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Contemporising heritage weaves for the modern Indian woman

Bangalore-based Label Krishnamani creates a bridge between the past and the future built of rich silks, Benares, heavy borders, embroidery and modern styles

Anannya Sarkar   |   Published 06.07.21, 12:05 AM

What started out as a personal project with the designer creating her daughter’s wedding lehnga from a Kanjeevaram has now led to a deeper quest of contemporising heritage Indian weaves and motifs into simpler silhouettes that lend themselves effortlessly to the Indian woman’s lifestyle today. This Bangalore-based brand called Krishnamani takes up a weave or a textile from a corner of the country for each of its collections, upcycles them or designs them into newer silhouettes and transforms them into pieces that blend fashion with heritage. Their latest collection using Kanjeevaram and intricate zari detailing on jackets, skirts, kurtas and trousers is conceived to honour the cultural identity of the age-old weave as well as make it sustainable from the business point of view. In a candid chat, designer Krishnamani Ballal tells us more:

How did your journey of restoring heritage saris begin?

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I have always been intrigued by the story in the history and traditions held in old weaves. I first designed a lehnga using a rich Kanjeevaram sari for my daughter’s wedding, five years ago. The stories it held, the lost motifs that belonged to families and dynasties adorned her on her big day and personified how we can carry our heritage on with us through evolving fashion.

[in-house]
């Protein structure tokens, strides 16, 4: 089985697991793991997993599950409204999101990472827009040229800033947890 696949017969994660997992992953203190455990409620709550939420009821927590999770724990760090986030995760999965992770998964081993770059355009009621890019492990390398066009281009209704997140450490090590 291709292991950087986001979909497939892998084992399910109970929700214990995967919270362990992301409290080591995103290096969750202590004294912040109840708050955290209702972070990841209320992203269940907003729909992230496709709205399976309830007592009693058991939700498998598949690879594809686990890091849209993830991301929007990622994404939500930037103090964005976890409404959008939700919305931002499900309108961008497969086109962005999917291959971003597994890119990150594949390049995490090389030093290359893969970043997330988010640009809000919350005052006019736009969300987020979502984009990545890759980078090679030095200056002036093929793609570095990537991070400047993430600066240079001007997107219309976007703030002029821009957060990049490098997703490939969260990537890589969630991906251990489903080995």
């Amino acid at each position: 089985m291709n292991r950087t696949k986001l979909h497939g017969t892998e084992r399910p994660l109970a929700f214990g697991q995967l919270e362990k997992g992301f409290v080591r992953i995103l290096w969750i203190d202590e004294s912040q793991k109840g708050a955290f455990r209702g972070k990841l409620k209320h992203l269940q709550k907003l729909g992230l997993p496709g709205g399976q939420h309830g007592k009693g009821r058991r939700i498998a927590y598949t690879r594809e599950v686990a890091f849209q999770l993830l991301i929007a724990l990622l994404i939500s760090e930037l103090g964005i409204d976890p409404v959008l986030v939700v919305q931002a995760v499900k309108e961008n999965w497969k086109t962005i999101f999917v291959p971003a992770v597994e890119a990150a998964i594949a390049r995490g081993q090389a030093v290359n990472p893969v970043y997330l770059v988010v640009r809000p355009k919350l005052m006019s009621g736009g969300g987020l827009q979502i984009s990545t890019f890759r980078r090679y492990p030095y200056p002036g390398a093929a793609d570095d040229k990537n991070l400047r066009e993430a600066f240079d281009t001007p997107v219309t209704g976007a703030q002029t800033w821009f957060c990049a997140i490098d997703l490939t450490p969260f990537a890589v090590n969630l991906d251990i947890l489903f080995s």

What made you transform that into contemporary wear?

Beginning with the wedding lehnga, I followed with dinner jackets — a trousseau collection steeped in heritage. Indian weaves lend themselves into contemporary sensibilities easily. It’s a tale as old as time. It’s not the same as new styles coming in and out of our minds. I knew what I wanted to do was design across generations for generations to come.

How do you strike the balance between designing contemporary silhouettes with Indian textiles and craft cultures?

My anchor is to ensure I understand what I mean by contemporary. Contemporary, to me, is unique to your time but also timeless. The modern Indian woman has the confidence and ability to walk into a future that is truly hers and is aware of her roots. I design for that woman that makes striking the balance a relatively easy task. I don’t think of what’s trending or styles that will fade tomorrow, I think of the person first.

How do you honour craft communities and how do you balance business with that?

I source my fabric from artisans all over the country. Especially from weavers who have worked in the textile industry for generations. From a business point of view, I learn so much from them and their method of keeping motifs alive that it inspires my new collections and hence provides a continuity for business.

What is the USP of your label and what do you think sets it apart from the others in the market?

Inspired by weaves and motifs of yesteryear royal traditions, the ensembles in the collection are elegant silhouettes for the discerning woman — a bridge between the past and the future built of rich silks, Benares, heavy borders, embroidery and modern styles. This is what sets us apart.

Pictures: Courtesy of designer



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